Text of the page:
Monday, January 23, 2017

Overpopulation of Humans Affects Animals

Human overpopulation is an uncomfortable subject for people to talk about it, but if we claim to love other species of animals it is something we need to be aware of.  As the human population continues to explode other species are at risk and many have already been driven to extinction.  In fact, scientists are calling our current time "The Holocene Extinction Event", as species of animals are going extinct at rates faster than normal, and due to human activity.

Why Are Animals Going Extinct?

Habitat loss.  We take land for our homes, we take land for agriculture, we take land for recreation.  More people = more land taken.  A lot of people deny human over population because they say there is still more land for more homes, but what they fail to consider is that the land they speak about is already "home" to another species.

Pollution.  Pollution kills animals in many ways, one of the biggest concerns is how pollution is affecting the reefs of the world, and yes, coral is an animal!  When coral reefs die so do many of the other species that call them home.  Then other species that depend on those animals for life starve to death.  More people = more pollution.  Pollution in lakes and ponds kills off other animals too and some animals have such small habitats that if you poison the only lake/pond that they are found in they will be extinct.  Amphibians are very sensitive to pollution as well.  Migrating birds are affected by light pollution.
This whale likely died as a result of being tangled in fishing lines
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Food.  We eat animals.  In some areas of the world meat is hard to come by, beef is expensive, so people eat whatever they can even if the animal is listed as endangered.   Overfishing has put many fish species at risk of extinction.

Other Reasons.  Trophy hunting of rare and endangered animals, including poaching for horns, has put many species at risk, however this is not necessarily related to human overpopulation in as much as it is related to the selfishness of some particular humans.  Capturing animals for the exotic pet trade also endangers them in the wild, but again is not directly related to overpopulation.

Let's Talk About Agriculture!

This farm land was once all forest, and the thin line of trees in the distance is not enough to sustain wildlife, it serves only as a windbreak to prevent topsoil from blowing away when the farmer plows the fields on the other side of the treeline.
 The biggest threat to other species is agriculture.  For thousands of years the human population was under 1 billion people, but in the last 100 years the population has risen to over 7.5 billion, and all of us need to eat.  As our population grew we relied more and more on agriculture.  Agriculture relies on deforestation in most cases.  Deforestation means less habitat for animals, and sometimes animals are killed if they come on to areas claimed for agriculture.  Meat production, specifically cattle, is a huge burden on the planet.

If you look at pictures of pasture land in England and Ireland they sure do look lovely; rolling green hills and all, but consider that much of that land was once a forest and that many species which lived there are now extinct.  The same thing happened in North America.  Forests were removed to make room for farm land.  Today the leading cause of loss of the Amazon rain forest is agriculture, with thousands of acres lost to be converted into land for cattle or food production for cattle.  Animals that needed forests, such as the passenger pigeon, are now gone forever.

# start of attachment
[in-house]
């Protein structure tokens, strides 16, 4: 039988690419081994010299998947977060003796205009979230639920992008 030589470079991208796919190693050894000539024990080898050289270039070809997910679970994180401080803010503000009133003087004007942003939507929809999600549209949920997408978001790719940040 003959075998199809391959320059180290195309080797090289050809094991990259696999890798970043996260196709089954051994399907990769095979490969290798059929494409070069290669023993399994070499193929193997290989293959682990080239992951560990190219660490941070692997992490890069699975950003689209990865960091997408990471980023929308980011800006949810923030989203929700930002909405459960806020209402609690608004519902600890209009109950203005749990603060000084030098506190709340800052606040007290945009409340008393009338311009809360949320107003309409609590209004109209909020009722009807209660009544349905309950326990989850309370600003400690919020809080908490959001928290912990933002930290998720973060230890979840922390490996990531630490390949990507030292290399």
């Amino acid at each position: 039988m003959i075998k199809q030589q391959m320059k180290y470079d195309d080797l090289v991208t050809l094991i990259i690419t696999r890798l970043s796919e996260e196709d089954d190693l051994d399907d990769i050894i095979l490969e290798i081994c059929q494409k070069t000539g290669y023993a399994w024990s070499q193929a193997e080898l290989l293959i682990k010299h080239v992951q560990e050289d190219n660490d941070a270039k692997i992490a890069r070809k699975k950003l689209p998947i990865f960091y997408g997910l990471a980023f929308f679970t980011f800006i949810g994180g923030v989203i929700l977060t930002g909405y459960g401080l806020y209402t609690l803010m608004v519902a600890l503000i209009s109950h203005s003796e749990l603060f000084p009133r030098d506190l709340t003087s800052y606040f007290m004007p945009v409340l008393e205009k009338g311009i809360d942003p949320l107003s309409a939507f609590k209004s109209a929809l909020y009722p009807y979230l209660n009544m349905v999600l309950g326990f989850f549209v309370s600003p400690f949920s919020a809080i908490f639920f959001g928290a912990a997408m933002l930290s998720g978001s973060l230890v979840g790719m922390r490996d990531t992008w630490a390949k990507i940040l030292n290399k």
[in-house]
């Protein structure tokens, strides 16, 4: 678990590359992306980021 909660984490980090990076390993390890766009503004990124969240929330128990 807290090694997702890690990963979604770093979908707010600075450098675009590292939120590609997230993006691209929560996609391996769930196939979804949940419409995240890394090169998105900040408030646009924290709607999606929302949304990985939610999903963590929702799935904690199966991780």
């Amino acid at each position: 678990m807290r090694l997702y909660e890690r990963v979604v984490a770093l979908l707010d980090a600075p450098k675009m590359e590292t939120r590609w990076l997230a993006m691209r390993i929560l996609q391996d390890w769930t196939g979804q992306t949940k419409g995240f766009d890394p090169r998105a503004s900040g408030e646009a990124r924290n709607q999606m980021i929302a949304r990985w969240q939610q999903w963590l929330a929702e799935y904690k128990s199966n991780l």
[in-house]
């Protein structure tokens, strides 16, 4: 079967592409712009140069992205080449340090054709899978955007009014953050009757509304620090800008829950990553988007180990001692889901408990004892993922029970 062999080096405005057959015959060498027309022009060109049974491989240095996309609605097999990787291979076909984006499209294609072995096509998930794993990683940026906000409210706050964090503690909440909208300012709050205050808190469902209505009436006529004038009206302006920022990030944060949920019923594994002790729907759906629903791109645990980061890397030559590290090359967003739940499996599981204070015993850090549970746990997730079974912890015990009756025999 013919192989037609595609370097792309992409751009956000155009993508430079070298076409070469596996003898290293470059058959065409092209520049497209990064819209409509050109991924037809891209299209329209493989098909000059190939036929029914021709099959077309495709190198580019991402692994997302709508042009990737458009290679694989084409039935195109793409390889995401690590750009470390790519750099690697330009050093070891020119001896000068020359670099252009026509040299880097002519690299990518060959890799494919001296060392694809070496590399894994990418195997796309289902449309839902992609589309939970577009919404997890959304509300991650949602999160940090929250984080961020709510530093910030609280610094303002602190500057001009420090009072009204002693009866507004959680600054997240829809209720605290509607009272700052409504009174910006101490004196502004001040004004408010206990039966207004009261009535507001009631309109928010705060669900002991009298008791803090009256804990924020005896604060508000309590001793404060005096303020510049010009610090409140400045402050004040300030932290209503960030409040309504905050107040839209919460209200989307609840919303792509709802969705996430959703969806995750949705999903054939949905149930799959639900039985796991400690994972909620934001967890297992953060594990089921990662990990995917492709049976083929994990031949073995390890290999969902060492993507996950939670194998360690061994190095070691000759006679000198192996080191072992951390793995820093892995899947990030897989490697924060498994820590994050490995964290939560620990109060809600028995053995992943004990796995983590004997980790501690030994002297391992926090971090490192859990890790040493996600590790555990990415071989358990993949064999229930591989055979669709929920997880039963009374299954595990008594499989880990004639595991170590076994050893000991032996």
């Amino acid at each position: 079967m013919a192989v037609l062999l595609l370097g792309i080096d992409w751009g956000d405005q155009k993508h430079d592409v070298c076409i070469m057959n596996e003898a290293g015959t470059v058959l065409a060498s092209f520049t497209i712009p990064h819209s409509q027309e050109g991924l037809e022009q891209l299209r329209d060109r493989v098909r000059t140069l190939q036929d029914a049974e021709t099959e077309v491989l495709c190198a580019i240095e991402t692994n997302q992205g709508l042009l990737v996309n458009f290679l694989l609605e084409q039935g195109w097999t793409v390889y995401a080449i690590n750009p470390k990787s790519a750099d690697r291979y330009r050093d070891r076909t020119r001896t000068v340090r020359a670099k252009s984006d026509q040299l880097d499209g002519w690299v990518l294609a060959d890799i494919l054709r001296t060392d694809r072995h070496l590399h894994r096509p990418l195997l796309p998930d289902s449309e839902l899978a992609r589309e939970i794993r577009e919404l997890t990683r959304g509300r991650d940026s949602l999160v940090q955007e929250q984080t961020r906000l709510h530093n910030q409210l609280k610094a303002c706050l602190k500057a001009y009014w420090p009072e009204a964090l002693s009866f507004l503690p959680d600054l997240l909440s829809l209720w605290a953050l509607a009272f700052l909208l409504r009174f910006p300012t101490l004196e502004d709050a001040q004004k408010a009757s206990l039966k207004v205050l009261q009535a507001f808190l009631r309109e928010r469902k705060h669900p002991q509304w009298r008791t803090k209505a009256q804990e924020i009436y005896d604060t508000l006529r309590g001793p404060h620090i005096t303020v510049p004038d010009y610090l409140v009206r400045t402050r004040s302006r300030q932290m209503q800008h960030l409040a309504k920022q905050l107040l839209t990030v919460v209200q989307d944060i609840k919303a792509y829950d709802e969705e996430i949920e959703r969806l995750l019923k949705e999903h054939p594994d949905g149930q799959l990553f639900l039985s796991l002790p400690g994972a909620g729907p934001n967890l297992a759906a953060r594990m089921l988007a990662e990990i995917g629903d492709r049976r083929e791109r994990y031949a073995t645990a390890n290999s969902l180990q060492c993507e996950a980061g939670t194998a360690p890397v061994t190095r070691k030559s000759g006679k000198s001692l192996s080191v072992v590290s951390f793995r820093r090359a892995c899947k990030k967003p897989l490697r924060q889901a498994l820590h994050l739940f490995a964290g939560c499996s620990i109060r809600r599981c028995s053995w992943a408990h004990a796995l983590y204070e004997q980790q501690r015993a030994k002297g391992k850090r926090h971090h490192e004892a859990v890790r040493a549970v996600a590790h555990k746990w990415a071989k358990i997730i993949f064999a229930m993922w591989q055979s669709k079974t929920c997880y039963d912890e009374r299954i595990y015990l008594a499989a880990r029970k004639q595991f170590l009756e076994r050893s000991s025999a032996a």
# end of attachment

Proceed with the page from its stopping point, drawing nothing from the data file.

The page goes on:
In other parts of the world, Borneo for example, rain forests are cleared so we can produce palm oil.  The animals of those rain forests (such as orangutans) are at risk, and others have already gone extinct.

Agriculture is one reason why people are in denial about human overpopulation.  They see a lot of space being used as farm land and think it equates to having more space for more people... but of course if we put more people on that land then we need other land to make up for the loss and even more land to feed those additional people and thus we destroy even more habitat.

We Control The Population Of Other Species, But Not Our Own

Human  population growth chart.
 Largely we control the growth of other species.  We kill off thousands of seals and dolphins every year because we are concerned about them eating "our" fish stocks.  We kill off wolves, coyotes, cougars, and bears, that eat our livestock.  We even spay or neuter our pets to prevent them from becoming a problem with pet overpopulation. 

Think About It 

Nobody wants to consider slaughtering humans to keep our numbers low, and that is not what I am saying, but something must be done.  The birth rate is falling, but the main reason our population is exploding is because we are living longer than ever before.  Eventually we will reach a point where our population has destroyed so many other species that our own survival is at risk.

What can we do?  We can put off having children until we are in our late 20's and limit ourselves to one child only.  We can reduce the amount of meat we eat in general.  We can make birth control available to those who want it and cannot afford it.  We can stop making women feel bad for deciding not to have children!

If we claim to care about animals we need to be better at sharing the planet with them and stop taking from them.  This earth is for all of us, not just "us".






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